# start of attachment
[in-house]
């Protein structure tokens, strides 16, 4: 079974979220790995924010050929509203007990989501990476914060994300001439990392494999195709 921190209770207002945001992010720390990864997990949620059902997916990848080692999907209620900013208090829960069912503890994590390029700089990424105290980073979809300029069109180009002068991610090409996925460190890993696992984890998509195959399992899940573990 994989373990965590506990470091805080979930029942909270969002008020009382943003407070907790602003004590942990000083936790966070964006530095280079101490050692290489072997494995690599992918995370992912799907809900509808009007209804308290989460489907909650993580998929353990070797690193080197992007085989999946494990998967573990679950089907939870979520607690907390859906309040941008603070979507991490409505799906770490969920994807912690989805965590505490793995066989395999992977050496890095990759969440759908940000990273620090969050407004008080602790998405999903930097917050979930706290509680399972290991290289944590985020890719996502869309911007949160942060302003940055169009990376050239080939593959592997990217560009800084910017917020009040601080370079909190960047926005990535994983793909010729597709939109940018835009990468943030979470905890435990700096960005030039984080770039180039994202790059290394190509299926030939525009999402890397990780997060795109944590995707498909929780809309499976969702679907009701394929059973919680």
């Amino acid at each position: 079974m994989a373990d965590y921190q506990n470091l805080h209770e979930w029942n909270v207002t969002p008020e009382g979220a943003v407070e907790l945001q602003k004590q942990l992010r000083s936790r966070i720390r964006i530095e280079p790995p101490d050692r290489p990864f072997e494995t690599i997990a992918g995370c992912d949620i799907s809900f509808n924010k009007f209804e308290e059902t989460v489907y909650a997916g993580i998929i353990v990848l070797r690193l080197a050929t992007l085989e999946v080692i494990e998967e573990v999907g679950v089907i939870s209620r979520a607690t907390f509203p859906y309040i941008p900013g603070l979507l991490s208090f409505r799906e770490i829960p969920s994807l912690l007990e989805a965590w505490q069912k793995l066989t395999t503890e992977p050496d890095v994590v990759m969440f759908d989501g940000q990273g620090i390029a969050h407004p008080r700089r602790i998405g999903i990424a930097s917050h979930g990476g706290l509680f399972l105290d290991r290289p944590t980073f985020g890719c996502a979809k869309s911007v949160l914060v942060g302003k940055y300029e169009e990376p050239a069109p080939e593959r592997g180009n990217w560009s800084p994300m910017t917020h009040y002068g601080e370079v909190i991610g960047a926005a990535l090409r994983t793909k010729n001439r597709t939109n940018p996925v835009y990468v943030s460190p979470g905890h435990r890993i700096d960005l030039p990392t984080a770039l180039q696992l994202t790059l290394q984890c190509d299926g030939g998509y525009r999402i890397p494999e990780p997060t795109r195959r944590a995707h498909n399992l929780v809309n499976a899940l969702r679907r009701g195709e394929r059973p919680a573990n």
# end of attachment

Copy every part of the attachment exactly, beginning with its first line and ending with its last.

[in-house]
């Protein structure tokens, strides 16, 4: 079974979220790995924010050929509203007990989501990476914060994300001439990392494999195709 921190209770207002945001992010720390990864997990949620059902997916990848080692999907209620900013208090829960069912503890994590390029700089990424105290980073979809300029069109180009002068991610090409996925460190890993696992984890998509195959399992899940573990 994989373990965590506990470091805080979930029942909270969002008020009382943003407070907790602003004590942990000083936790966070964006530095280079101490050692290489072997494995690599992918995370992912799907809900509808009007209804308290989460489907909650993580998929353990070797690193080197992007085989999946494990998967573990679950089907939870979520607690907390859906309040941008603070979507991490409505799906770490969920994807912690989805965590505490793995066989395999992977050496890095990759969440759908940000990273620090969050407004008080602790998405999903930097917050979930706290509680399972290991290289944590985020890719996502869309911007949160942060302003940055169009990376050239080939593959592997990217560009800084910017917020009040601080370079909190960047926005990535994983793909010729597709939109940018835009990468943030979470905890435990700096960005030039984080770039180039994202790059290394190509299926030939525009999402890397990780997060795109944590995707498909929780809309499976969702679907009701394929059973919680």
């Amino acid at each position: 079974m994989a373990d965590y921190q506990n470091l805080h209770e979930w029942n909270v207002t969002p008020e009382g979220a943003v407070e907790l945001q602003k004590q942990l992010r000083s936790r966070i720390r964006i530095e280079p790995p101490d050692r290489p990864f072997e494995t690599i997990a992918g995370c992912d949620i799907s809900f509808n924010k009007f209804e308290e059902t989460v489907y909650a997916g993580i998929i353990v990848l070797r690193l080197a050929t992007l085989e999946v080692i494990e998967e573990v999907g679950v089907i939870s209620r979520a607690t907390f509203p859906y309040i941008p900013g603070l979507l991490s208090f409505r799906e770490i829960p969920s994807l912690l007990e989805a965590w505490q069912k793995l066989t395999t503890e992977p050496d890095v994590v990759m969440f759908d989501g940000q990273g620090i390029a969050h407004p008080r700089r602790i998405g999903i990424a930097s917050h979930g990476g706290l509680f399972l105290d290991r290289p944590t980073f985020g890719c996502a979809k869309s911007v949160l914060v942060g302003k940055y300029e169009e990376p050239a069109p080939e593959r592997g180009n990217w560009s800084p994300m910017t917020h009040y002068g601080e370079v909190i991610g960047a926005a990535l090409r994983t793909k010729n001439r597709t939109n940018p996925v835009y990468v943030s460190p979470g905890h435990r890993i700096d960005l030039p990392t984080a770039l180039q696992l994202t790059l290394q984890c190509d299926g030939g998509y525009r999402i890397p494999e990780p997060t795109r195959r944590a995707h498909n399992l929780v809309n499976a899940l969702r679907r009701g195709e394929r059973p919680a573990n």